The First Time I Tried to Have a Baby

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Two and a half years ago my husband and I started trying to have a baby (I wonder if there are a thousand and one other stories on infertility blogs that start with these lines?) At the time I was twenty-seven and I felt a little bit scared. Being a human being is really bizarre in that way. Our bodies are miraculously cell management systems but it seems (like with most things) that we are highly evolved to produce new life but we have no idea what it means. Why do we want to have babies? Should we be trying to have babies when the world has so many people in it already? Rather than having my own baby, shouldn’t I rather be adopting an existing baby and helping that person to make a successful life for themselves? Are these questions even relevant? Aaargh!!!!

After about nine months of trying, obsessing and of leaving a plastic trail of negative pregnancy tests in little bins and big dustbins around the house, I went to the gynaecologist. At the time, my greatest concern was that the gynaecologist would scold me for planning to have a baby without visiting her first. She didn’t. She did suggest that my husband go for a test to make sure that there wasn’t a problem. She said that I shouldn’t be concerned. The sperm test on the other hand suggested the opposite. The test results showed a zero sperm count.

This news closed off a piece of our future. I think most of us limit our own futures, but we very seldom have a part of our futures taken from us. It is a very painful experience which makes you feel very angry. To try to restore things, we went into panic mode. We immediately found a fertility doctor, and I started going for artificial inseminations. The fertility treatments were embarrassing and very invasive. The fact that the process of conceiving a baby becomes a public process is hard to accept. After three tries at fertility treatment I gave up. During this period I went through an identity crisis. I changed my job and rethought my life plan. I also began to listen to my own feelings more, and to take myself more seriously.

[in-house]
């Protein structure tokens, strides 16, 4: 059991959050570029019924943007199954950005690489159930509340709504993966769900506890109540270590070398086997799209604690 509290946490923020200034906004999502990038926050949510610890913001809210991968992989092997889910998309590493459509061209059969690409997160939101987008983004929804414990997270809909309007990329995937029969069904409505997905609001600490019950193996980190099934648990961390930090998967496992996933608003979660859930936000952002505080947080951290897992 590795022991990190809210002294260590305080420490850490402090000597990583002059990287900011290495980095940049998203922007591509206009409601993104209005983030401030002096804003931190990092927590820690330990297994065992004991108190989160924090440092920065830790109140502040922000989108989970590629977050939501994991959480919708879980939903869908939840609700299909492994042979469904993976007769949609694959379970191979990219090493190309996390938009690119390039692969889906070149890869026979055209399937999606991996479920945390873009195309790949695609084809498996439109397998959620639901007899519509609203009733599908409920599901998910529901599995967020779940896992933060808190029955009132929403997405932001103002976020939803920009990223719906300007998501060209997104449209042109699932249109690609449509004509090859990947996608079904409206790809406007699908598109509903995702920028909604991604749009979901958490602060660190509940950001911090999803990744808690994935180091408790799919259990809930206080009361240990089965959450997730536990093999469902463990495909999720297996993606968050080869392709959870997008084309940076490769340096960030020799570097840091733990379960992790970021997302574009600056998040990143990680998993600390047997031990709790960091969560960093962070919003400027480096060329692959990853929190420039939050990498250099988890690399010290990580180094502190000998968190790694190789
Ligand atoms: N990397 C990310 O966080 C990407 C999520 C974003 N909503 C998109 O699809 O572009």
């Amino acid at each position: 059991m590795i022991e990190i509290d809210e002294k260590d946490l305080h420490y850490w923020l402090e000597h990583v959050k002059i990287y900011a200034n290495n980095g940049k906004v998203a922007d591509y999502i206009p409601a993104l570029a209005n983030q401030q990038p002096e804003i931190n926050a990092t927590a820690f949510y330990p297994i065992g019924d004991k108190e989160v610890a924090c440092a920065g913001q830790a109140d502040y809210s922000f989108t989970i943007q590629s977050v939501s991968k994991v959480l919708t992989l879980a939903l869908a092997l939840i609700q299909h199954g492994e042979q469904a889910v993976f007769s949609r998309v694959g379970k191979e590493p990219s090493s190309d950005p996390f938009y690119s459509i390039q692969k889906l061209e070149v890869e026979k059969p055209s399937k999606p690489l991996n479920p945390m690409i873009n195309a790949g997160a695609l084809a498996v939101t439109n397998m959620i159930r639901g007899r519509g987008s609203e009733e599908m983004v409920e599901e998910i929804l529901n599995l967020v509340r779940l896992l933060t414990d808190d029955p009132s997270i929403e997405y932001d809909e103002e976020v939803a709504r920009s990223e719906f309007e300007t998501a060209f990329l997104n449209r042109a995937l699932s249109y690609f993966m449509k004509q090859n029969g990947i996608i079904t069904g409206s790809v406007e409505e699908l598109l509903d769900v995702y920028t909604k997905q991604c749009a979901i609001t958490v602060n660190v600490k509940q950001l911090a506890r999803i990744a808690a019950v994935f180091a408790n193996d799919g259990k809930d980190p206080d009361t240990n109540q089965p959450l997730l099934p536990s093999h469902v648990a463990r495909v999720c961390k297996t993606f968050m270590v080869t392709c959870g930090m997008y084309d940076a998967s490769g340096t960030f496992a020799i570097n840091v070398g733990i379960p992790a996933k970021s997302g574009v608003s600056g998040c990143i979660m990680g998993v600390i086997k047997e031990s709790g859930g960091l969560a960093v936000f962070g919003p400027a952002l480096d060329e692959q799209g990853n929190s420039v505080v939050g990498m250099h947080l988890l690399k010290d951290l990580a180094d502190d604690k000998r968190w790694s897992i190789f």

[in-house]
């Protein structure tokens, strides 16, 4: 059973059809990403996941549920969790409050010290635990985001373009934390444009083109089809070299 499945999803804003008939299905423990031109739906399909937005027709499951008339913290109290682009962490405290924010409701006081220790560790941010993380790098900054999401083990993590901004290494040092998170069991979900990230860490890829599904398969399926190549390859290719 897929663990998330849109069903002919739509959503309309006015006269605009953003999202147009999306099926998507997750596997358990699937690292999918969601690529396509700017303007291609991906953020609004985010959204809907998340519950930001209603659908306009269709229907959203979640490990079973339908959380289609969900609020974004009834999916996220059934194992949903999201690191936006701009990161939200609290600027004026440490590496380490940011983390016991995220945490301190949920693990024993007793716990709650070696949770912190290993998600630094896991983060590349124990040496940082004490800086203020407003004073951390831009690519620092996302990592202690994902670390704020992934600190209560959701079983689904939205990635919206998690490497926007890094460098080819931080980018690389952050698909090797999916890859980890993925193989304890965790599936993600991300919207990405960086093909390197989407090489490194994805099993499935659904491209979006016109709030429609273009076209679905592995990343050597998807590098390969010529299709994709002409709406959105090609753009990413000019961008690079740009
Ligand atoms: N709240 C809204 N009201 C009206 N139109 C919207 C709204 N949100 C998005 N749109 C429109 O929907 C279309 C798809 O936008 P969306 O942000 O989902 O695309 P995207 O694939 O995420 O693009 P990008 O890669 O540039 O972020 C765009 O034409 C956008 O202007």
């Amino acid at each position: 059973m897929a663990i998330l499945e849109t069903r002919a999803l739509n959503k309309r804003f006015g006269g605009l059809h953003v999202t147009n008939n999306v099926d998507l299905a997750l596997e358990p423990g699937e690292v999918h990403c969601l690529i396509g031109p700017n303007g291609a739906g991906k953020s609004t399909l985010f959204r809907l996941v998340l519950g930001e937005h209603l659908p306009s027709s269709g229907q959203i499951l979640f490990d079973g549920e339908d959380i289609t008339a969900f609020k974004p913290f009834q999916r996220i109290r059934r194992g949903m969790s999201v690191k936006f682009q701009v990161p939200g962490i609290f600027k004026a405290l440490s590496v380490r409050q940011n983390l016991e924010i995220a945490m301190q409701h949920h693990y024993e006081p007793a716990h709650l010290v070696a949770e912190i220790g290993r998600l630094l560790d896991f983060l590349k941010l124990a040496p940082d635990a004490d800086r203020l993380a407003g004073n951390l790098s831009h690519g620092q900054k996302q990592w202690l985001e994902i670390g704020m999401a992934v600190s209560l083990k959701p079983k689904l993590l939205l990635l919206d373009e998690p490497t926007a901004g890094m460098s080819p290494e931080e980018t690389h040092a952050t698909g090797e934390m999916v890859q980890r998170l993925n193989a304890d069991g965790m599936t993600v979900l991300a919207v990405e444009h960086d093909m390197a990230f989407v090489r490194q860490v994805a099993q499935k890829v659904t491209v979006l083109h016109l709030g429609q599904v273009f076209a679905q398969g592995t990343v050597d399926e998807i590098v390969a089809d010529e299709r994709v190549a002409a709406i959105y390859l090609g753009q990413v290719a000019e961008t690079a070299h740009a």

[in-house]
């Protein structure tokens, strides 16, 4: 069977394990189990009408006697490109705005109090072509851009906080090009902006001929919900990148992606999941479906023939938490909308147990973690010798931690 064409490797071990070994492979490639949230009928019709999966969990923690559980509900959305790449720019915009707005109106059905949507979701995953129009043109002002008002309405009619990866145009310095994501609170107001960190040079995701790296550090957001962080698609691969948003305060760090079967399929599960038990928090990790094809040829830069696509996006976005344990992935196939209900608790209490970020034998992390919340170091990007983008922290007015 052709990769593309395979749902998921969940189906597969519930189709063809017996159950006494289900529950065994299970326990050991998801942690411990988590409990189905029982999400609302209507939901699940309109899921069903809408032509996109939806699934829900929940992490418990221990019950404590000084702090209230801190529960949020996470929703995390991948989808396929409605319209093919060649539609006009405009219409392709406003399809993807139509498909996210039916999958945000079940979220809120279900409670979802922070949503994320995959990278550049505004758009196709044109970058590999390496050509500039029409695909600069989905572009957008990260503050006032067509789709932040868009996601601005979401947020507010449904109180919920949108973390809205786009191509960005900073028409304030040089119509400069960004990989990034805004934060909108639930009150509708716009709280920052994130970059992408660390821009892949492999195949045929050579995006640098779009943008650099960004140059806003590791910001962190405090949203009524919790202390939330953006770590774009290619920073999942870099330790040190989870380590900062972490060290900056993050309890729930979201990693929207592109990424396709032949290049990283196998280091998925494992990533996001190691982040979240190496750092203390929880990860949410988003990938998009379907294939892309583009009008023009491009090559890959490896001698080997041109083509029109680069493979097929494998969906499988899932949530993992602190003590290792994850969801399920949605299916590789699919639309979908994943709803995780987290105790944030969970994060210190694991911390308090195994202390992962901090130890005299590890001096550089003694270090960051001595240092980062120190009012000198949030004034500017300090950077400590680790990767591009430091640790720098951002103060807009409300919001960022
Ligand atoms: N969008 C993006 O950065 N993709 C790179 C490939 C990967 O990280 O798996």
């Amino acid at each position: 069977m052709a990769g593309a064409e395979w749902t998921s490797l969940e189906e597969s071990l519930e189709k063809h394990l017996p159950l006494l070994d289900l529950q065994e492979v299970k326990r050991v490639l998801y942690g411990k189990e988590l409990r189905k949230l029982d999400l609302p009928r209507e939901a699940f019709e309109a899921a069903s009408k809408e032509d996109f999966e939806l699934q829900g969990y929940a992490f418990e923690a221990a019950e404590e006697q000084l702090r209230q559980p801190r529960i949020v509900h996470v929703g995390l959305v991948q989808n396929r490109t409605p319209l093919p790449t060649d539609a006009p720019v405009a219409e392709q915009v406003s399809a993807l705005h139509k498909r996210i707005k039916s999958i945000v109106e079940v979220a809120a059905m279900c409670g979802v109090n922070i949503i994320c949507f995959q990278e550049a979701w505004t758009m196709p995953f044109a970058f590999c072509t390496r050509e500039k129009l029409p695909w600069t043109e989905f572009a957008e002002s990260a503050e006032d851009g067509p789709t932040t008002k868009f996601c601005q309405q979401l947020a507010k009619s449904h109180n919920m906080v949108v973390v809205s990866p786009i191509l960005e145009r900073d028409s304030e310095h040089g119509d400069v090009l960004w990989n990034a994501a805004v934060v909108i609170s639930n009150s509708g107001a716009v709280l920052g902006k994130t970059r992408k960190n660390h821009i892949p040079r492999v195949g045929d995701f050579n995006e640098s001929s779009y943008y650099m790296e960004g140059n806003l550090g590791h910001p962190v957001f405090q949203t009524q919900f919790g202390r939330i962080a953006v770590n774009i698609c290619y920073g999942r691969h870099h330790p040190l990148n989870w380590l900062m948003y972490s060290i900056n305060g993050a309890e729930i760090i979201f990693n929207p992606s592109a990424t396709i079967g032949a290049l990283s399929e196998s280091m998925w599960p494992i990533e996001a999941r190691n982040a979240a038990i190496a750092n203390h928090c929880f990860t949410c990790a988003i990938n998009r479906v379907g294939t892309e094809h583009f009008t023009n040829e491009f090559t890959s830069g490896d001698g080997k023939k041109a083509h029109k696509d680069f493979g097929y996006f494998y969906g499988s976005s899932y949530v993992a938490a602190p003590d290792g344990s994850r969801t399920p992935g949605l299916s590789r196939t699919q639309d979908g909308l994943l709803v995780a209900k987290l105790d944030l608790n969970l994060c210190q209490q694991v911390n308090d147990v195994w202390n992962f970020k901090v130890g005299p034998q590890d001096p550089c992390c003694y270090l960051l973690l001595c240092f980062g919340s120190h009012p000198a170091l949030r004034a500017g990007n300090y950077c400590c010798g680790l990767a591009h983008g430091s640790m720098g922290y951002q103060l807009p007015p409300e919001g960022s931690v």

Following my time off, I started trying fertility treatment again. It was different the second time because I found a way to adapt the process to ensure that it suited me. I felt much less like a victim. I discovered that not being able to have a baby is a test in managing my feelings and maintaining hope. I discovered that I needed to manage my feelings because when it doesn’t work, I feel extremely angry and resentful. I imagine walking into the gynae’s office and telling him that I hate him, that he is wasting my money and potentially giving me cancer with the hormone drugs. I run through these scenarios in my head, which I know I will never really follow-through with.

I don’t believe (like someone else on this blog once wrote) that we are ‘meant’ to go through things. I don’t think that there is some higher power that is testing our characters and trying to make us better people. I do think, however, that with each painful thing that happens to us we get the rare opportunity to look more deeply at ourselves and at life. I believe that this is in its own way a gift.  I continue to focus on this. I look forward to having a baby to love and take care of.

One thought on “The First Time I Tried to Have a Baby

  1. I can’t explain the difference it makes to see someone else going through what I have been. I’ve been told by too many that infertility is not the end of the world; that there are worse things to have to go through; that it’s some higher power telling me to adopt or spend more time focussing on myself, my career etc etc.

    I am SO angry and get the feeling that I will be for a long time to come. But what you say about learning through this experience to manage our feelings is really interesting to me. I suppose that’s what I love about this blog in general. What I’m trying to say is thanks for writing this, because it has helped me to validate my own feelings.

    I’m so sorry that so many people have to go through this kind of thing – the thought of the sheer volume of tragedies really exhausts me – but sometimes it helps to know that you’re not alone.

    For ages I thought I was the only person in the world who thought that things didn’t happen for a reason, because the people supporting me tried to comfort me with that line. As people we’re hard-wired to try to control everything when sometimes we just have to sit back and realise that we have absolutely no control over many, many things and just accept that it sucks.


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